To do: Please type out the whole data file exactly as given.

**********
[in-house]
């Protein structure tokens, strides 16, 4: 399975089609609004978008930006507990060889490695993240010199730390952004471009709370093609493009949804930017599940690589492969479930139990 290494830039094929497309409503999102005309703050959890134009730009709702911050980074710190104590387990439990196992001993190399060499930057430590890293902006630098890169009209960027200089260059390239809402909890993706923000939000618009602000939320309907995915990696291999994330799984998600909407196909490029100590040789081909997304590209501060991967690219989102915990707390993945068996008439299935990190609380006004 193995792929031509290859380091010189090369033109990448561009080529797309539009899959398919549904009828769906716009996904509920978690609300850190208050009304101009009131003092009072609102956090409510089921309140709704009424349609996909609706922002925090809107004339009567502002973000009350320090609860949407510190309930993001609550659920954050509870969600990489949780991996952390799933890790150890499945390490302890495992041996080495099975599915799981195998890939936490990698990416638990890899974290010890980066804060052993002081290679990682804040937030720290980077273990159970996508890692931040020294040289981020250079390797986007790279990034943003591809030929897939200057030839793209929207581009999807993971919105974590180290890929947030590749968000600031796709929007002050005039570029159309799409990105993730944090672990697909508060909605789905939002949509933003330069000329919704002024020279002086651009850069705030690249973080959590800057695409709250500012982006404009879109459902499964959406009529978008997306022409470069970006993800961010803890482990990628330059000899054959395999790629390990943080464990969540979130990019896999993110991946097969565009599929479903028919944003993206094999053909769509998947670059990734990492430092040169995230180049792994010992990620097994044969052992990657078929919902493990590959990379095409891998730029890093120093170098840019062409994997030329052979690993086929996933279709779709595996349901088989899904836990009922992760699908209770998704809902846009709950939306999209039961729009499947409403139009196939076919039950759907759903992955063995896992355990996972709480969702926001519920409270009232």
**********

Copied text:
[in-house]
């Protein structure tokens, strides 16, 4: 399975089609609004978008930006507990060889490695993240010199730390952004471009709370093609493009949804930017599940690589492969479930139990 290494830039094929497309409503999102005309703050959890134009730009709702911050980074710190104590387990439990196992001993190399060499930057430590890293902006630098890169009209960027200089260059390239809402909890993706923000939000618009602000939320309907995915990696291999994330799984998600909407196909490029100590040789081909997304590209501060991967690219989102915990707390993945068996008439299935990190609380006004 193995792929031509290859380091010189090369033109990448561009080529797309539009899959398919549904009828769906716009996904509920978690609300850190208050009304101009009131003092009072609102956090409510089921309140709704009424349609996909609706922002925090809107004339009567502002973000009350320090609860949407510190309930993001609550659920954050509870969600990489949780991996952390799933890790150890499945390490302890495992041996080495099975599915799981195998890939936490990698990416638990890899974290010890980066804060052993002081290679990682804040937030720290980077273990159970996508890692931040020294040289981020250079390797986007790279990034943003591809030929897939200057030839793209929207581009999807993971919105974590180290890929947030590749968000600031796709929007002050005039570029159309799409990105993730944090672990697909508060909605789905939002949509933003330069000329919704002024020279002086651009850069705030690249973080959590800057695409709250500012982006404009879109459902499964959406009529978008997306022409470069970006993800961010803890482990990628330059000899054959395999790629390990943080464990969540979130990019896999993110991946097969565009599929479903028919944003993206094999053909769509998947670059990734990492430092040169995230180049792994010992990620097994044969052992990657078929919902493990590959990379095409891998730029890093120093170098840019062409994997030329052979690993086929996933279709779709595996349901088989899904836990009922992760699908209770998704809902846009709950939306999209039961729009499947409403139009196939076919039950759907759903992955063995896992355990996972709480969702926001519920409270009232």